But what about other deaths each year?

• 40.000 die from a drug overdose --THERE IS NO EXCUSE FOR THAT!

• 36.000 people die per year from the flu, far exceeding the criminal gun deaths

• 34,000 people die per year in traffic fatalities (exceeding gun deaths even if you include suicide)

Now it gets good:

• 200,000+ people die each year (and growing) from preventable medical error. You are safer in Chicago than when you are in a hospital!

• 710,000 people die per year from heart disease. It's time to stop the double cheeseburgers!

So what is the point? If the anti-gun movement focused their attention on healing disease, even a 10% decrease in cardiac deaths would save twice the number of lives annually of all gun-related deaths (including suicide, law enforcement, etc.). A 10% reduction in medical errors would be 66% of the total gun deaths or 4 times the number of criminal homicides – simple, easily preventable 10% reductions!

So you have to ask yourself, in the grand scheme of things, why the focus on guns? Its pretty simple:

Taking away guns gives control to governments.

The founders of this nation knew that regardless of the form of government, those in power may become corrupt and seek to rule as the British did by trying to disarm the populace of the colonies. It is not difficult to understand that a disarmed populace is a controlled populace.

Thus, the second amendment was proudly and boldly included in the Constitution. It must be preserved at all costs.

CCW

ALT26: The publishers and editors of publications like Inside Nova / similar must cringe every time they see one of your opt-in comments coming.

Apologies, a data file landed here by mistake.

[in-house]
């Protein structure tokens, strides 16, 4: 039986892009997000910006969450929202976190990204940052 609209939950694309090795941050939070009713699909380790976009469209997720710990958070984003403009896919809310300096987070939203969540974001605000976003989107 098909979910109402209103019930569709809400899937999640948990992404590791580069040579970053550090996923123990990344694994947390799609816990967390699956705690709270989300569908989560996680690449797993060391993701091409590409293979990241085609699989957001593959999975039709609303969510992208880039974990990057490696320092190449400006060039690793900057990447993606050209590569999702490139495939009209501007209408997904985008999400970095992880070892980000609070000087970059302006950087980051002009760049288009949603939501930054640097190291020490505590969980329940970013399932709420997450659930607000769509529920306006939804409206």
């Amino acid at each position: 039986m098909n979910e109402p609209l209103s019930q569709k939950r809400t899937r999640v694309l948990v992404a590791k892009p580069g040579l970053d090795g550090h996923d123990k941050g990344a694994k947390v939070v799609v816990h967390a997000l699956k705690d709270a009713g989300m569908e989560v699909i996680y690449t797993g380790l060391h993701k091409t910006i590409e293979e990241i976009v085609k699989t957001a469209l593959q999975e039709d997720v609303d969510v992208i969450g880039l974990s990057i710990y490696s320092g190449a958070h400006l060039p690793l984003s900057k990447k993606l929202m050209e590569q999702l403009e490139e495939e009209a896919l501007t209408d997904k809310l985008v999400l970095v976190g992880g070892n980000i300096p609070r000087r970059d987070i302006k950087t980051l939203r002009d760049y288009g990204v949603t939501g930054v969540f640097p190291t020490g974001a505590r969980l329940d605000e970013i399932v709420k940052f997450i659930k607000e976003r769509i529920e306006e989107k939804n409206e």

Well researched, well thought out, grammatically acceptable for Ballentine's Legal Dictionary rapid fire stuff that leaves them confused, defenseless and speechless.

In short, pleasurable to read.

ALT26

So you have to ask yourself, in the grand scheme of things, why the focus on guns? It's pretty simple.: Taking away guns gives control to governments.

The founders of this nation knew that regardless of the form of government, those in power may become corrupt and seek to rule as the British did by trying to disarm the populace of the colonies. It is not difficult to understand that a disarmed populace is a controlled populace.

Thus, the second amendment was proudly and boldly included in the U.S. Constitution. It must be preserved at all costs.

So the next time someone tries to tell you that gun control is about saving lives, look at these facts and remember these words from Noah Webster: "Before a standing army can rule, the people must be disarmed, as they are in almost every kingdom in Europe. The supreme power in America cannot enforce unjust laws by the sword, because the whole body of the people are armed and constitute a force superior to any band of regular troops that can be, on any pretense, raised in the United States. A military force at the command of Congress can execute no laws, but such as the people perceive to be just and constitutional; for they will possess the power."

Remember, when it comes to "gun control," the important word is “control," not “gun."

JJ Reynolds

I would be far more concerned with making sure we have police who will actually enter the school and not wait until it's completely safe before going in.